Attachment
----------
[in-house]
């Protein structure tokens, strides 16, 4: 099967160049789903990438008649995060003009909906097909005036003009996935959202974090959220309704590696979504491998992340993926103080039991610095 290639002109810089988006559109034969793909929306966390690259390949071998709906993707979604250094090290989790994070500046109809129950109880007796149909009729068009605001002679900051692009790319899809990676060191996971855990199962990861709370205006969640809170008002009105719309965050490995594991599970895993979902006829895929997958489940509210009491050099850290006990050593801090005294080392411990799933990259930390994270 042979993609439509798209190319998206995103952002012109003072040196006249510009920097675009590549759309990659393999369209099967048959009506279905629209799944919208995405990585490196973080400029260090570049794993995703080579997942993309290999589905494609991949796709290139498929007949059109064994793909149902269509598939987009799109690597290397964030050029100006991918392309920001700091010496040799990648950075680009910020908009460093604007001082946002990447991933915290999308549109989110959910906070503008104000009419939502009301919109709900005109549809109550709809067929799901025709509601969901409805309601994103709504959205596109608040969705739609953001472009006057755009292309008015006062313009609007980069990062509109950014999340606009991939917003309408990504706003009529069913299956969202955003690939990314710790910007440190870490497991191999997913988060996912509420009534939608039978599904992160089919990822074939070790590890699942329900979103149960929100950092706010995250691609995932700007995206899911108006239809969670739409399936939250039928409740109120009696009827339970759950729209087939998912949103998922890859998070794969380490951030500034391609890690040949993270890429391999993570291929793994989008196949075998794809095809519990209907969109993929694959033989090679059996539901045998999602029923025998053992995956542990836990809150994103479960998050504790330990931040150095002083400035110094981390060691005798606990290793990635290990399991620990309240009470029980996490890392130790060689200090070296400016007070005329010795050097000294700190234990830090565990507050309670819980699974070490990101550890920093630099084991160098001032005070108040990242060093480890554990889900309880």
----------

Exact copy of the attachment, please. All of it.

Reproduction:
[in-house]
């Protein structure tokens, strides 16, 4: 099967160049789903990438008649995060003009909906097909005036003009996935959202974090959220309704590696979504491998992340993926103080039991610095 290639002109810089988006559109034969793909929306966390690259390949071998709906993707979604250094090290989790994070500046109809129950109880007796149909009729068009605001002679900051692009790319899809990676060191996971855990199962990861709370205006969640809170008002009105719309965050490995594991599970895993979902006829895929997958489940509210009491050099850290006990050593801090005294080392411990799933990259930390994270 042979993609439509798209190319998206995103952002012109003072040196006249510009920097675009590549759309990659393999369209099967048959009506279905629209799944919208995405990585490196973080400029260090570049794993995703080579997942993309290999589905494609991949796709290139498929007949059109064994793909149902269509598939987009799109690597290397964030050029100006991918392309920001700091010496040799990648950075680009910020908009460093604007001082946002990447991933915290999308549109989110959910906070503008104000009419939502009301919109709900005109549809109550709809067929799901025709509601969901409805309601994103709504959205596109608040969705739609953001472009006057755009292309008015006062313009609007980069990062509109950014999340606009991939917003309408990504706003009529069913299956969202955003690939990314710790910007440190870490497991191999997913988060996912509420009534939608039978599904992160089919990822074939070790590890699942329900979103149960929100950092706010995250691609995932700007995206899911108006239809969670739409399936939250039928409740109120009696009827339970759950729209087939998912949103998922890859998070794969380490951030500034391609890690040949993270890429391999993570291929793994989008196949075998794809095809519990209907969109993929694959033989090679059996539901045998999602029923025998053992995956542990836990809150994103479960998050504790330990931040150095002083400035110094981390060691005798606990290793990635290990399991620990309240009470029980996490890392130790060689200090070296400016007070005329010795050097000294700190234990830090565990507050309670819980699974070490990101550890920093630099084991160098001032005070108040990242060093480890554990889900309880």